The one quasi-mystery, to me, is why banks haven't stockpiled paper. After all, even though an electronic account is more useful than paper to an end user, this doesn't apply to a bank that's already overflowing in electronic reserves. (Indeed, conceivably banks could be large-scale intermediaries here, stockpiling paper to back electronic deposits held by their customers - effectively transforming paper into a more convenient asset.) Yet the quantity of banknotes held by Swiss banks has remained low (see the 4th column at the bottom of the 2nd page here).

There are two possibilities here. One is that the logistical costs of holding cash are still higher than the 0.75% spread, so that it's still not worthwhile for banks to hoard. Another is that banks could make a profit by embarking on some large-scale cash hoarding program, but they know that the central bank would quickly get angry and create new rules (like a 0.75% tax on excess cash holdings by banks) to stop this, so they don't bother -- and indeed, maybe there has been under-the-table pressure from the central bank already!

Ultimately, when the government has the authority to regulate financial institutions, it can always disallow organized cash hoarding schemes that threaten the negative interest rate policy, so none of this is a long-term threat. The real issue is cash hoarding by end users - and there, the disadvantages of cash apparently still loom large at -0.75%.

(One complication, by the way, is that I think banks are generally not charging negative interest on small-scale retail deposits. At least superficially, then, the relevant interest rate isn't negative for the typical consumer; but I suspect that banks are making up the difference by charging fees, etc., which is already necessary to recover their costs even when interest rates are at 0%. For large-scale deposits, on the other hand, banks are charging clients to hold cash - and, of course, this must be true, since money market rates wouldn't be negative if it was always possible to find some bank that would give you a zero rate.)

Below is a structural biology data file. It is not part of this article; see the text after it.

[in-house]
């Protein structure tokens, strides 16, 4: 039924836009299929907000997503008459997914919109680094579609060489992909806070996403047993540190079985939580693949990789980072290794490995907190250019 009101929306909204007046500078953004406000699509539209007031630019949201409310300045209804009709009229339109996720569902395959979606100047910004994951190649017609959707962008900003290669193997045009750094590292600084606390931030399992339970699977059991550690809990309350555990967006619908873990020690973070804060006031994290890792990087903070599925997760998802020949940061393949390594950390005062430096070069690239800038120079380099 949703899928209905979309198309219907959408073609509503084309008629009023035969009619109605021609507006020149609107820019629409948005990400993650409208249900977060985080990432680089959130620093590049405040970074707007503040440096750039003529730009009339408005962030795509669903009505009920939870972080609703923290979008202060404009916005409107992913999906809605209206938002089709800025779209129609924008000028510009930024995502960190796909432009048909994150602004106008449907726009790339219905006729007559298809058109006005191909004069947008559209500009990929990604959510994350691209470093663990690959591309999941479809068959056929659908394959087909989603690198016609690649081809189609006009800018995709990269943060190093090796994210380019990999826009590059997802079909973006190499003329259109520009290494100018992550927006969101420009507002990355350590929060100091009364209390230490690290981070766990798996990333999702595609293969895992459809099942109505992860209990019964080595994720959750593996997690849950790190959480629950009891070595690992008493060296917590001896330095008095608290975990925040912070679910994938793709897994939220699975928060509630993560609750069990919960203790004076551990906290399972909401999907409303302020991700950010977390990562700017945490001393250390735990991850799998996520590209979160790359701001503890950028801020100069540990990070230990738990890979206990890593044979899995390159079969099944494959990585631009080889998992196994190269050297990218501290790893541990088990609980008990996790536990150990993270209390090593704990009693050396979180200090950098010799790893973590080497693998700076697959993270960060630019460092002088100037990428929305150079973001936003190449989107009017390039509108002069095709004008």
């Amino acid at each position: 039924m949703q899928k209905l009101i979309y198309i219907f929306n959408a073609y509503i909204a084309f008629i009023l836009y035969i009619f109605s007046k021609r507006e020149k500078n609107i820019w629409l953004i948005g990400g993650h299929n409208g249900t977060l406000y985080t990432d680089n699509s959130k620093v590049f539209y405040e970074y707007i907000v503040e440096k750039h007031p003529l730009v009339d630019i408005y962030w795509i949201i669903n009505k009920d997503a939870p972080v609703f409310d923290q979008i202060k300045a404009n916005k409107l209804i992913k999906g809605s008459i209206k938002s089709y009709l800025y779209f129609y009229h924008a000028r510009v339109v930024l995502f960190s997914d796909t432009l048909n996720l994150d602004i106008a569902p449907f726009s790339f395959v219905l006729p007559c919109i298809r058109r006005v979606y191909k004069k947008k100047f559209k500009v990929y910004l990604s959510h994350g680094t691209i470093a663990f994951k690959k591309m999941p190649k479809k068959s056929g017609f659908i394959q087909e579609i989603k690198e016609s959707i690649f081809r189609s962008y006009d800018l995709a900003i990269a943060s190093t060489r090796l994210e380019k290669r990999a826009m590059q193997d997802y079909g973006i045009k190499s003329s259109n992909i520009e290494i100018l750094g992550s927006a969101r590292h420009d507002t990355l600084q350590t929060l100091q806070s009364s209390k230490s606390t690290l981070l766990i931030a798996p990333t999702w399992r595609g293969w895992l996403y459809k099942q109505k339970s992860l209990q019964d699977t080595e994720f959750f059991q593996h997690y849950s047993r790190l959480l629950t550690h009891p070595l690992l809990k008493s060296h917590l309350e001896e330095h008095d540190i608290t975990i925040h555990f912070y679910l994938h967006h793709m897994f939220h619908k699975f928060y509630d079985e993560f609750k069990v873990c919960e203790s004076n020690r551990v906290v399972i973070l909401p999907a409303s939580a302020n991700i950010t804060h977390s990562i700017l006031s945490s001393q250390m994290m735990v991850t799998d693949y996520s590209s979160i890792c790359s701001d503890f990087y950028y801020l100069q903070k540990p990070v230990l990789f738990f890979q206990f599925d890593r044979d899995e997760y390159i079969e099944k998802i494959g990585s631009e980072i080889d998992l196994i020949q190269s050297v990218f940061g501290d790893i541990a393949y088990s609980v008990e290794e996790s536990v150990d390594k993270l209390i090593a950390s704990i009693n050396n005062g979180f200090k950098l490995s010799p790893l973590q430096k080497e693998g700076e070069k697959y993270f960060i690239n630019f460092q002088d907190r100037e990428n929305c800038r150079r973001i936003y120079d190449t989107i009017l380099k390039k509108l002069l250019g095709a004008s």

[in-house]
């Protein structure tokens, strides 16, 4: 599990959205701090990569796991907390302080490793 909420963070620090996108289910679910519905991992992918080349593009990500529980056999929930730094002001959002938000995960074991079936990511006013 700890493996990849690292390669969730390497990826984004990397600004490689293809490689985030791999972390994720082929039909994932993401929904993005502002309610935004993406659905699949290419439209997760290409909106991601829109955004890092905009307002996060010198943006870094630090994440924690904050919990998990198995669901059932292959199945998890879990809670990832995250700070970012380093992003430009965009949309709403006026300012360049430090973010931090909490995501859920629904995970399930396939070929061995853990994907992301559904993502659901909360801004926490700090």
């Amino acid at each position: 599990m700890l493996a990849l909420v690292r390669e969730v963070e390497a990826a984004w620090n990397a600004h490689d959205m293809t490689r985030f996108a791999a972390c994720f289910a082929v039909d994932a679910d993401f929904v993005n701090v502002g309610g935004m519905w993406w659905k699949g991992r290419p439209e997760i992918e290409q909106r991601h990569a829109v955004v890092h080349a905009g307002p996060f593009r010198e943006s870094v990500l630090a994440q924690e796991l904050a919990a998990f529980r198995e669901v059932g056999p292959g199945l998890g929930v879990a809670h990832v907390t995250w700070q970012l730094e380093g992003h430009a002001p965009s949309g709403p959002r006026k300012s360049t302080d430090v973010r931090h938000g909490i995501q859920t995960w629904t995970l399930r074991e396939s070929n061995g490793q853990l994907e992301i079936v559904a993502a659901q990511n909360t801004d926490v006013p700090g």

| improve this answer | |
  • 1
    $\begingroup$ Although the tier 1 banks aren't apparently hoarding cash, someone is. Physical CHF in circulation has increased massively over the last 5 years. (See swiss money base reports) $\endgroup$ – Korone May 9 '15 at 14:09
  • $\begingroup$ @Corone, indeed, but not primarily in the last few months - so while money demand is highly elastic, it doesn't become discontinuously much more elastic once you hit negative interest rates. $\endgroup$ – nominally rigid May 9 '15 at 15:45

In banking, Rule 0 always applies: The central bank can do whatever it wants.

There is no reason per se, why the nominal interest rate can't be < 0 for short periods, and there have been several incidents across Europe in the last few years, where this has impacted consumer loans. The typical mechanism was that a bank linked a loan's interest rate to the central bank rate minus some percentage for the first few years of the loan to attract business, and didn't consider that the central banks might lower their interest rate low enough that this would put them in negative territory. Absent that kind of carelessness, it's reasonable to assume that banks won't voluntarily put themselves in this position.

As to why the central banks in question are doing this. The logic of interest rates as applied to liquidity/reserve holdings is not always the same as that for other money in the system, as this money also plays a regulatory and mechanical role within the entire banking system. On the central bank's balance sheet, a negative interest rate not only means that the deposit owner get's less back than they deposited, it also means that the central bank must deduct the negative interest rate from their interest income. i.e. it acts to reduce total liquidity in that country's banking system.

Within the Eurozone we can speculate that the central banks are trying it as a method to reduce imbalances across the Euro-zone as more money is received by some central banks in inter-bank payments than they originate. Switzerland on the other hand, is believed to be trying to discourage the use of its currency as a store of value.

| improve this answer | |

Your Answer

By clicking “Post Your Answer”, you agree to our terms of service, privacy policy and cookie policy

Not the answer you're looking for? Browse other questions tagged or ask your own question.